• Throughout 2011 we will be focusing our efforts on raising funds and awareness in support of gorilla conservation.
  • Throughout 2011 Bristol Zoo will support theEuropean Association of Zoos and Aquaria Ape Campaign.The campaign aims to make a significant and lasting contribution to the continued survival of apes and their habitats, and is being led by Dr Bryan Carroll, the Director of Bristol Zoo.
  • To find out more about the EAZA Ape Campaign visit the Zoo website at www.bristolzoo.org.uk/conservation-campaigns.
  • Bristol Zoo is involved with more than 100 co-ordinated breeding programmes for threatened wildlife species. 
  • Itemploys over 150 full and part-time staff to care for the animals and run a successful visitor attraction to support its conservation and education work. 
  • Bristol Zoo supports – through finance and skill sharing - 15 projects in the UK and abroad that conserveand protectsome of the world’s most endangered species.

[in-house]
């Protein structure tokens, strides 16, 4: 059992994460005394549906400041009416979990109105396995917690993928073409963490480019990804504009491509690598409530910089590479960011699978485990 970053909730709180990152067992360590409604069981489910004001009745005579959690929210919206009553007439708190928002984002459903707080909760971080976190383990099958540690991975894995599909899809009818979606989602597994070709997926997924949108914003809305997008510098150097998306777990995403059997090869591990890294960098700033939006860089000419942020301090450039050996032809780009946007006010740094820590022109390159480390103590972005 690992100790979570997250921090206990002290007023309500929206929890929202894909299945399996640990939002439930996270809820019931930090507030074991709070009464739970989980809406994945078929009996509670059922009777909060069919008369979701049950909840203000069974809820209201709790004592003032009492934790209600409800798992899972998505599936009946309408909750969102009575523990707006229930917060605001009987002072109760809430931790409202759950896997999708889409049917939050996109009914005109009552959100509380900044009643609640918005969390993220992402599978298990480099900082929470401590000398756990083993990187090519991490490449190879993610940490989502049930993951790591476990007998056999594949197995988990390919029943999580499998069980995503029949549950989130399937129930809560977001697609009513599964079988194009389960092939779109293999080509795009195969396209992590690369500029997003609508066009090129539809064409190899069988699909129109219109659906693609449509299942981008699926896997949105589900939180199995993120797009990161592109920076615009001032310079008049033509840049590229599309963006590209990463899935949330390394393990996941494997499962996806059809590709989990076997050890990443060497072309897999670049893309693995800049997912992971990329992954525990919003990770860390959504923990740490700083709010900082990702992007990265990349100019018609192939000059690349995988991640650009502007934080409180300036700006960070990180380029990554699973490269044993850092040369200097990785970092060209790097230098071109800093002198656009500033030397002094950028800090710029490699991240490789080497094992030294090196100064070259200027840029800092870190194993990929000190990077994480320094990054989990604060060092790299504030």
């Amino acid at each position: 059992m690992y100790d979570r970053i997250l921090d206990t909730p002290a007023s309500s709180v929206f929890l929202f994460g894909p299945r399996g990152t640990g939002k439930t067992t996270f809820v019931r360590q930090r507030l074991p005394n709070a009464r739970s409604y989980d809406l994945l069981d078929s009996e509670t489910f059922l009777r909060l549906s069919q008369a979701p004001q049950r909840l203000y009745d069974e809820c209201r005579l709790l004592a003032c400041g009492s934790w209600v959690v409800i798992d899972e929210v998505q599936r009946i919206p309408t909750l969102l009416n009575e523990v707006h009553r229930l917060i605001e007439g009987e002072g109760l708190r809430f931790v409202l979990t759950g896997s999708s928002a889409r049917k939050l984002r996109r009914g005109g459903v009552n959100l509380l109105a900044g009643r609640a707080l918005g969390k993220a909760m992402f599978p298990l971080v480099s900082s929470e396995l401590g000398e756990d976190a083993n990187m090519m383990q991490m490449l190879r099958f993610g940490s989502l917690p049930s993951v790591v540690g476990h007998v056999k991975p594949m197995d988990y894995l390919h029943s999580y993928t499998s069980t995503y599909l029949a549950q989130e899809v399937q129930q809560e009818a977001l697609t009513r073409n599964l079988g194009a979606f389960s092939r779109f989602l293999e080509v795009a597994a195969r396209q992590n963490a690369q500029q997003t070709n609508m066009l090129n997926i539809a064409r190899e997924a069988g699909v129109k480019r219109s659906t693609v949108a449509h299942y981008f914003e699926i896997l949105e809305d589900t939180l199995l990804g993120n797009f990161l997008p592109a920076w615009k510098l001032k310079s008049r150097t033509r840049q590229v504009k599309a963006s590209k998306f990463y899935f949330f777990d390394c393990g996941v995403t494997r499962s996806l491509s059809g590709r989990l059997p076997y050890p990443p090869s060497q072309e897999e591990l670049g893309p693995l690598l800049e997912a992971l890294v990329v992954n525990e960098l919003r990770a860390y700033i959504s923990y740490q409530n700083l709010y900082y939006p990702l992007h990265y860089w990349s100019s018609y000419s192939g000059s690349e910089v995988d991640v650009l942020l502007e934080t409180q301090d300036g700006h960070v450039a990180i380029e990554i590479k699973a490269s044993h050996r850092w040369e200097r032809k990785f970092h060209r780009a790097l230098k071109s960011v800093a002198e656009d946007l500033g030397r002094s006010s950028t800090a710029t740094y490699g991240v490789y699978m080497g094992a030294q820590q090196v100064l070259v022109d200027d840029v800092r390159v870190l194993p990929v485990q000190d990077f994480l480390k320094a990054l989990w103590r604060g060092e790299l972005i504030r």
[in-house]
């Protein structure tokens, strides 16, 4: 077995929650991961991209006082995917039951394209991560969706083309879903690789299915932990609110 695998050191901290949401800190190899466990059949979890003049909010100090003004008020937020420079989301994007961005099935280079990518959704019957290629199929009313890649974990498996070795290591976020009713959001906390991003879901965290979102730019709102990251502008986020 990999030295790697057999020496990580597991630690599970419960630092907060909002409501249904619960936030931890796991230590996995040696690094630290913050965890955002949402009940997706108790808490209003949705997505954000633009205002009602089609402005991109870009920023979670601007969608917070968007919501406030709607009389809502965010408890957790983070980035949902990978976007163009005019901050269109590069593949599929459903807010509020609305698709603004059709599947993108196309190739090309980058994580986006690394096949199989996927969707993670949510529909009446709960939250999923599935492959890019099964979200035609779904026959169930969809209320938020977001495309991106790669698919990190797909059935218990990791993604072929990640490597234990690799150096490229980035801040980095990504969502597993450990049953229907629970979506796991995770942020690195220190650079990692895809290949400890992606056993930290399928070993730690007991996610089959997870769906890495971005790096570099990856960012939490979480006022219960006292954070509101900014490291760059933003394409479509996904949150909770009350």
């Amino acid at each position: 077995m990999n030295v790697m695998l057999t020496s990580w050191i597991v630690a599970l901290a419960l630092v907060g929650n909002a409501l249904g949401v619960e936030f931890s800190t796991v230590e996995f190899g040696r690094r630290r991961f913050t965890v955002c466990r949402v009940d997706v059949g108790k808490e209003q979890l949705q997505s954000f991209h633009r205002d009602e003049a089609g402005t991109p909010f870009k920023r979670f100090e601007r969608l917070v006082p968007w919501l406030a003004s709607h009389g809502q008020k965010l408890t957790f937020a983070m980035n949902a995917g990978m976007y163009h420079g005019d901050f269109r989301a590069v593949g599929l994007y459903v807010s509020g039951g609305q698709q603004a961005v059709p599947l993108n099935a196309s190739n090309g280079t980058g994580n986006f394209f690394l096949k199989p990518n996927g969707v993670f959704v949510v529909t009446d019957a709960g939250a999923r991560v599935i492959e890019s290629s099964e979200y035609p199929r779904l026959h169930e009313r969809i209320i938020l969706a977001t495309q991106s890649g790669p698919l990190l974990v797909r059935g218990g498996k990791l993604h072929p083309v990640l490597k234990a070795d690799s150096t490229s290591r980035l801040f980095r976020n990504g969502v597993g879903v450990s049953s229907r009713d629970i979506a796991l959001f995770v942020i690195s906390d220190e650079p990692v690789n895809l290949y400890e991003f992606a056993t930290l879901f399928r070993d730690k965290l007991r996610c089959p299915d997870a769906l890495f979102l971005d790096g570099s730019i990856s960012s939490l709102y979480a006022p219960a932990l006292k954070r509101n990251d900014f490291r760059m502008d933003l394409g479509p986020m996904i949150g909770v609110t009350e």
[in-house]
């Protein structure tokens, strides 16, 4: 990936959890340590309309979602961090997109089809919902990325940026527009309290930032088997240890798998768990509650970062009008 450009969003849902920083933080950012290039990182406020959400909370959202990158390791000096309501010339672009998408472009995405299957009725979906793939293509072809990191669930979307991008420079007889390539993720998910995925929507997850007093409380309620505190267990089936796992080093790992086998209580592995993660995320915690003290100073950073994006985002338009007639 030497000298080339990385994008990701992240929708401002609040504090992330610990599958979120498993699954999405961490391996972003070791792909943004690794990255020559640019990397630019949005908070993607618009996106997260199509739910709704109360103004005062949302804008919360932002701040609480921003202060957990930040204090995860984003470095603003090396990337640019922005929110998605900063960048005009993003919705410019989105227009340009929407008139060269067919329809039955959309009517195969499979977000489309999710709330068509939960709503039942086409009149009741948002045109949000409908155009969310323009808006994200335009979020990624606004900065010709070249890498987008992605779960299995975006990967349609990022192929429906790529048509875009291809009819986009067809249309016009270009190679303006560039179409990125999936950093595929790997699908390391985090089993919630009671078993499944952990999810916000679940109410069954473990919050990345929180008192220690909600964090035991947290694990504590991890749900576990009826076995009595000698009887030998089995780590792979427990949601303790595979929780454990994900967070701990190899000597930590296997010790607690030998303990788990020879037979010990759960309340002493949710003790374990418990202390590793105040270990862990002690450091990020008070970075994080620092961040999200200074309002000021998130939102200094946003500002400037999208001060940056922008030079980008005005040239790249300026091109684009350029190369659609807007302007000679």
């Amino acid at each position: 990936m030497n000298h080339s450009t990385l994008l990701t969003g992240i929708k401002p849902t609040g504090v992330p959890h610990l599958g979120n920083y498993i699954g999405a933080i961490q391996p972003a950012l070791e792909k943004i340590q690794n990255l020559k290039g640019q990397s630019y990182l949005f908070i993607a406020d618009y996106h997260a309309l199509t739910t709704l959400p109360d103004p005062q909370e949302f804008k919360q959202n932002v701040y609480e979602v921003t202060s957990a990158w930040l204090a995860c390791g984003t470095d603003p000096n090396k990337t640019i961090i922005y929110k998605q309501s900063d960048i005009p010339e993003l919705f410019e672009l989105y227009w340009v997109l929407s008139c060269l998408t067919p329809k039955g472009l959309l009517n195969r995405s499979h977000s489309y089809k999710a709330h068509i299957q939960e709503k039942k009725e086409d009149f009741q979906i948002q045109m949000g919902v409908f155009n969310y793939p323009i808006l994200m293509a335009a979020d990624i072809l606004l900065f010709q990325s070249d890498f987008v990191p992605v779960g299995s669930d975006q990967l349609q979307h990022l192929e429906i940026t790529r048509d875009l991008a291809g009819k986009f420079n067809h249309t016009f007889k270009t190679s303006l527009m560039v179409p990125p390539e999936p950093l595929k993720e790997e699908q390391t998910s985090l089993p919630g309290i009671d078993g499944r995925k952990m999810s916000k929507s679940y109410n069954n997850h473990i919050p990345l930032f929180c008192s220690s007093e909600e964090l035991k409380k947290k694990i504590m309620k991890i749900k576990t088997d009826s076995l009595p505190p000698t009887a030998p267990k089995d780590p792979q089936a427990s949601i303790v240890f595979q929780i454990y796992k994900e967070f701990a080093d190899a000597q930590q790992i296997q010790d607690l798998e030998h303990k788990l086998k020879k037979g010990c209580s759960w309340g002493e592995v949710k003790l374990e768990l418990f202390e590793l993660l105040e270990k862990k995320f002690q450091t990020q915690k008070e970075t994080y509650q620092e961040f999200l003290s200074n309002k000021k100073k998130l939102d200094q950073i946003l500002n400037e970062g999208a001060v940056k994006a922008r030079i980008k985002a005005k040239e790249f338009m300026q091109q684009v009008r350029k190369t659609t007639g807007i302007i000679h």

• In 2010 Bristol Zoo Gardens set up a Conservation Fund to raise vital funds to help care for threatened animals and plants – both in the Zoo and through the conservation work we do in the UK and around the world.
  • Bristol Zoo Gardens is a member of the British and Irish Association of Zoos and Aquariums. BIAZA represents more than 90 member collections and promotes the values of good zoos and aquariums.

 

The University of Bristol

The University of Bristol is consistently ranked among the leaders in UK higher education.  Research-intensive and with an international reputation for quality and innovation, the University has 17,000 students from over 100 countries, together with more than 5,500 staff.  In terms of the number of applications per undergraduate place, Bristol is arguably the most popular university in the country.

The University was founded in 1876 and was granted its Royal Charter in 1909.  It was the first university in England to admit women on the same basis as men.  It is located in the heart of the city from which it grew, but is now a significant player on the world stage as well as a major force in the economic, social and cultural life of Bristol and South West England.